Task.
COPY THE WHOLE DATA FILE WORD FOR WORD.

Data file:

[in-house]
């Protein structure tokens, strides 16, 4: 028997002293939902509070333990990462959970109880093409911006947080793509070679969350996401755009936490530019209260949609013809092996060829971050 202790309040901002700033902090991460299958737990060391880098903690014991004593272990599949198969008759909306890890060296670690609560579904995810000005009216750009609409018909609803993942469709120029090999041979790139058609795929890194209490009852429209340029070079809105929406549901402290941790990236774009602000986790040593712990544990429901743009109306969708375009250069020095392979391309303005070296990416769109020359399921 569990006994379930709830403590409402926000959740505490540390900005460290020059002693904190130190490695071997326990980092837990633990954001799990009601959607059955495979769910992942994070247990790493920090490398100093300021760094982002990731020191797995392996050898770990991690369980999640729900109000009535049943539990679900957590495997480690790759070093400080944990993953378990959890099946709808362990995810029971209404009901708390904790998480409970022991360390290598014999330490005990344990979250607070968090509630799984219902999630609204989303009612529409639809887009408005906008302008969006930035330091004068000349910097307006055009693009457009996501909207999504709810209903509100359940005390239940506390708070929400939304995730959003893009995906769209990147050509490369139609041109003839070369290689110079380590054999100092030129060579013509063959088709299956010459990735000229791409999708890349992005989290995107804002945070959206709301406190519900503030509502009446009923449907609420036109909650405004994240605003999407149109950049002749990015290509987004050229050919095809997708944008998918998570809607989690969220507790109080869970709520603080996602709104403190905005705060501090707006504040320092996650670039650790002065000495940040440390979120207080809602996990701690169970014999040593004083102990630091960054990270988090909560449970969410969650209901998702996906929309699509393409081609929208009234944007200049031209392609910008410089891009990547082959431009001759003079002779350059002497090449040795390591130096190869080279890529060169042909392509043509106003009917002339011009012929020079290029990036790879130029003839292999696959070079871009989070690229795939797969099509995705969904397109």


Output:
[in-house]
């Protein structure tokens, strides 16, 4: 028997002293939902509070333990990462959970109880093409911006947080793509070679969350996401755009936490530019209260949609013809092996060829971050 202790309040901002700033902090991460299958737990060391880098903690014991004593272990599949198969008759909306890890060296670690609560579904995810000005009216750009609409018909609803993942469709120029090999041979790139058609795929890194209490009852429209340029070079809105929406549901402290941790990236774009602000986790040593712990544990429901743009109306969708375009250069020095392979391309303005070296990416769109020359399921 569990006994379930709830403590409402926000959740505490540390900005460290020059002693904190130190490695071997326990980092837990633990954001799990009601959607059955495979769910992942994070247990790493920090490398100093300021760094982002990731020191797995392996050898770990991690369980999640729900109000009535049943539990679900957590495997480690790759070093400080944990993953378990959890099946709808362990995810029971209404009901708390904790998480409970022991360390290598014999330490005990344990979250607070968090509630799984219902999630609204989303009612529409639809887009408005906008302008969006930035330091004068000349910097307006055009693009457009996501909207999504709810209903509100359940005390239940506390708070929400939304995730959003893009995906769209990147050509490369139609041109003839070369290689110079380590054999100092030129060579013509063959088709299956010459990735000229791409999708890349992005989290995107804002945070959206709301406190519900503030509502009446009923449907609420036109909650405004994240605003999407149109950049002749990015290509987004050229050919095809997708944008998918998570809607989690969220507790109080869970709520603080996602709104403190905005705060501090707006504040320092996650670039650790002065000495940040440390979120207080809602996990701690169970014999040593004083102990630091960054990270988090909560449970969410969650209901998702996906929309699509393409081609929208009234944007200049031209392609910008410089891009990547082959431009001759003079002779350059002497090449040795390591130096190869080279890529060169042909392509043509106003009917002339011009012929020079290029990036790879130029003839292999696959070079871009989070690229795939797969099509995705969904397109």